Scientists compare e-cig vapour and cigarette smoke in a lab


Health experts have been saying for years that they don’t know enough about e-cigarettes to judge whether they are beneficial or not. As some public places are suggesting that vaping should be banned, it is clear that the health effects of e-cigarettes should be more widely studied. What the general public is not told, however, is that we already know more about e-cigarettes than has been reported, due to hundreds of studies which have been conducted into the health impact of e-cigarettes. The results weigh heavily on the side of e-cigarettes as one of the most beneficial tools for quitting traditional cigarettes.

A recent study, for example, compared the toxins which are found in electronic cigarette vapour to that found in traditional cigarette smoke. In a lab, scientists measured HPHCs, harmful particles produced when smoking. These include Carbon Monoxide, metals, phenolics, carbonyls, polyaromatic amines, volatiles, polyaromatic hydrocarbons, and tobacco specific nitrosamines. Although they had begun the experiment believing that they would find similar levels of toxins and damaging pollutants, their final results are very different.

The scientists took smoke samples from two types of e-cigarettes, Blue e-cigs and SKY e-cigs, and smoke samples two popular cigarette brands, Lambert & Butler and Marlboro Gold. When compared scientifically, the results were shocking. The experiment showed that smoke from cigarettes is about 1500 times more poisonous than the vapour from e-cigarettes. In the experiment, the pollutant levels in e-cigarette vapour was considered to be virtually identical with the lab’s air. This means that, in certain circumstances, inhaling vapour from an e-cigarette could be little different from breathing in air from a room.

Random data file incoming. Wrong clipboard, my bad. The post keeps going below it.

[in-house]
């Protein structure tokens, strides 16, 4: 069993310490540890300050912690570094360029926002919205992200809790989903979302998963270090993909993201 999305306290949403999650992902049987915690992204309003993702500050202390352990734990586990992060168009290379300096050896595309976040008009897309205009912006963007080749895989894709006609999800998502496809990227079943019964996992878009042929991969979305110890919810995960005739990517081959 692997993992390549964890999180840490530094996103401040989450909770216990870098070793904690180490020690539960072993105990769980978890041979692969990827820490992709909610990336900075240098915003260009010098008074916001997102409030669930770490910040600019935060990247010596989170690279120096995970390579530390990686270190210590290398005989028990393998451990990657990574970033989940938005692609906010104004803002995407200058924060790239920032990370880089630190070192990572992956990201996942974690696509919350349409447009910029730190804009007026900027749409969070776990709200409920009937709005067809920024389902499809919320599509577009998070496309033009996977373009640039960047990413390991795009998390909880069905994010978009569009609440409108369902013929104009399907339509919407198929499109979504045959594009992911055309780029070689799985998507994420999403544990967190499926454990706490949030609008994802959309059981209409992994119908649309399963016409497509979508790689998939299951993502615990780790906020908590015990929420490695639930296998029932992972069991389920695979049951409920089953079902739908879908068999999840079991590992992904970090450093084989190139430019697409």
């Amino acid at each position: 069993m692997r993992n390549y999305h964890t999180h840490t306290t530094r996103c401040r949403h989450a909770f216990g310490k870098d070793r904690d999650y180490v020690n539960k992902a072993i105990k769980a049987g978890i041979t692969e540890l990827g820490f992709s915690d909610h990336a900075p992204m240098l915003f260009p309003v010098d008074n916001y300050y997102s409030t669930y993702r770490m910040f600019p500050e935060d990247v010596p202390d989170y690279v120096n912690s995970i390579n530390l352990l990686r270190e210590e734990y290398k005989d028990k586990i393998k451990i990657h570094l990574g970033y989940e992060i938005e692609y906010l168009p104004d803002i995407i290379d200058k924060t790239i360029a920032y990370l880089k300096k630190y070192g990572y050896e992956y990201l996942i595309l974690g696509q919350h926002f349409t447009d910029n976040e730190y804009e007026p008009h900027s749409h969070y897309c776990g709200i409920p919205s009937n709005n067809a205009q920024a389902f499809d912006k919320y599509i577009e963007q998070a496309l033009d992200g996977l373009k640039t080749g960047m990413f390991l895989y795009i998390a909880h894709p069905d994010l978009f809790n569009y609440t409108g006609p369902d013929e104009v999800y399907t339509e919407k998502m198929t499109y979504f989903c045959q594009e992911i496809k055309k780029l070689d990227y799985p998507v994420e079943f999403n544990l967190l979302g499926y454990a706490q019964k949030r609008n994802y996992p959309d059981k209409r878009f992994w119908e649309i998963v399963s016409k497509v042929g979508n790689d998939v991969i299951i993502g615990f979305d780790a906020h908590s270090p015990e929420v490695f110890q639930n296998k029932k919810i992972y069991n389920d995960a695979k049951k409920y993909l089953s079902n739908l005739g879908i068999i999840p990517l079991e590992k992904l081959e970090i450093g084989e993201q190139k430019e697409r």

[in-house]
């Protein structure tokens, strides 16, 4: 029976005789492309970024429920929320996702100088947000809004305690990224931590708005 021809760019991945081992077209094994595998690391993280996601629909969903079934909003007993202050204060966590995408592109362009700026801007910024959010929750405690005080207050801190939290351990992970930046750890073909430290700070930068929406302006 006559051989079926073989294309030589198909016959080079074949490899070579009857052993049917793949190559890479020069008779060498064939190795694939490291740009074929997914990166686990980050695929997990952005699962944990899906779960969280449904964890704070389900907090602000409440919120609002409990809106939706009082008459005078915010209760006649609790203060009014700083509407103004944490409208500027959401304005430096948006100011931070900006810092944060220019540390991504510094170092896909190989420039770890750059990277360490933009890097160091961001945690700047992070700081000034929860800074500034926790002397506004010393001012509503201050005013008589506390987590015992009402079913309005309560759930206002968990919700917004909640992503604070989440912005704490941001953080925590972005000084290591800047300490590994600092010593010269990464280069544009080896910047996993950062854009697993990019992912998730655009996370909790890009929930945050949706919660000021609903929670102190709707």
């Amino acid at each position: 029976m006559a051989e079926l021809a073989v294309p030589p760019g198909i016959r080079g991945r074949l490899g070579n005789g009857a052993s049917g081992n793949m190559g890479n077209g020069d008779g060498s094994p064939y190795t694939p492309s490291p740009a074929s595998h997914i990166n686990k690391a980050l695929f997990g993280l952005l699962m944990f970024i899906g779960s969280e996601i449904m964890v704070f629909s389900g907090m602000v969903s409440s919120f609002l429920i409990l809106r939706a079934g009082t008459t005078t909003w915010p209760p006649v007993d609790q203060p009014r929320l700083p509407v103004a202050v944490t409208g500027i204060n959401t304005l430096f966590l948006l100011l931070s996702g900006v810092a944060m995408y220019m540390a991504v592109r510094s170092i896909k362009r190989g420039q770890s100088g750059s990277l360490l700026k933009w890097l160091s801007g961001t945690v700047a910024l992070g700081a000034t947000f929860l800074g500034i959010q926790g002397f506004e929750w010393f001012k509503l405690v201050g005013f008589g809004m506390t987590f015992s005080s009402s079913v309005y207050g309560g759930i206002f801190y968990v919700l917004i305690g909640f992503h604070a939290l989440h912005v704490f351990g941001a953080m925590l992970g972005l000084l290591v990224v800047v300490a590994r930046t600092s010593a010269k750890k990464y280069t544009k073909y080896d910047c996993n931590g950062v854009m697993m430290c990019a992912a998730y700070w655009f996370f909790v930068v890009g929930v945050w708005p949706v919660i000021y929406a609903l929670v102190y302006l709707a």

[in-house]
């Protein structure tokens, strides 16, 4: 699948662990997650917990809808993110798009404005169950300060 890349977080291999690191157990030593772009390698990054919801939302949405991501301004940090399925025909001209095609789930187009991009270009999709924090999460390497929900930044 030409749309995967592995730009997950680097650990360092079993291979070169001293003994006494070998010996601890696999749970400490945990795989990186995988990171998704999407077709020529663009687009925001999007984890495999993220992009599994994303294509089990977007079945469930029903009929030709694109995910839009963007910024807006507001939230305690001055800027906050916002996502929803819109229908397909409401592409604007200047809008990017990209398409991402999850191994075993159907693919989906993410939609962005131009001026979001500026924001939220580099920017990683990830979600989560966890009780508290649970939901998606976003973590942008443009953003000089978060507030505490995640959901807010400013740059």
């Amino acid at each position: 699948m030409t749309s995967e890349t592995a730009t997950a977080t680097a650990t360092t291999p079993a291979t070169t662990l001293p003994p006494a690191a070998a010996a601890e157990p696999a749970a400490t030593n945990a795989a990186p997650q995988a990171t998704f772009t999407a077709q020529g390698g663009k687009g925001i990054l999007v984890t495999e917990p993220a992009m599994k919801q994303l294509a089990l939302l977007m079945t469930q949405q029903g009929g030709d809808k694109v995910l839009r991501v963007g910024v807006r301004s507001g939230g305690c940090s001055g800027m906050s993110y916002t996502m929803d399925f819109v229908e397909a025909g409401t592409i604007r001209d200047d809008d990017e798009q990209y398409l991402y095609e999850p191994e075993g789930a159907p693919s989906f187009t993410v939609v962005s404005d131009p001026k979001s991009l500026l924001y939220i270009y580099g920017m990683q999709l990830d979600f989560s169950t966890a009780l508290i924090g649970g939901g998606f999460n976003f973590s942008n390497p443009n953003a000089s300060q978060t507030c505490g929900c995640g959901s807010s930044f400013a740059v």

The experiment was devised to test how many puffs of air it took to produce a measurable amount of pollutants. The Blu e-cig took 99 puffs to make only 0.10mg of HPHCs. The Marlboro Gold cigarette, on the other hand, took a single puff to produce 30.6mg. This was calculated as the traditional cigarette producing 2000 times more toxins produced in puff-by-puff comparisons with the e-cigarette.

Readers can see that, in a scientific setting, the differences between traditional cigarettes and e-cigs are very clear. Electronic cigarettes are nowhere near as toxic as traditional cigarettes, and the inhaled vapour from the former can be similar to air. E-cigarette vapour has been shown to only contain vegetable glycerin, propylene glycol, and a small amount of nicotine and flavourings. This is a considerable change from the heavily toxic cigarette smoke which carries carcinogens and chemicals that have been linked to heart disease, cancer, stroke and a variety of fatal diseases.

So when readers hear that health experts don’t know enough to say whether e-cigs are more beneficial than traditional cigarettes, they can now point them towards this study. With scientific results such as these, e-cigarettes are clearly the best choice for those wanting to give up smoking. Will you make the change now you know these scientific findings?


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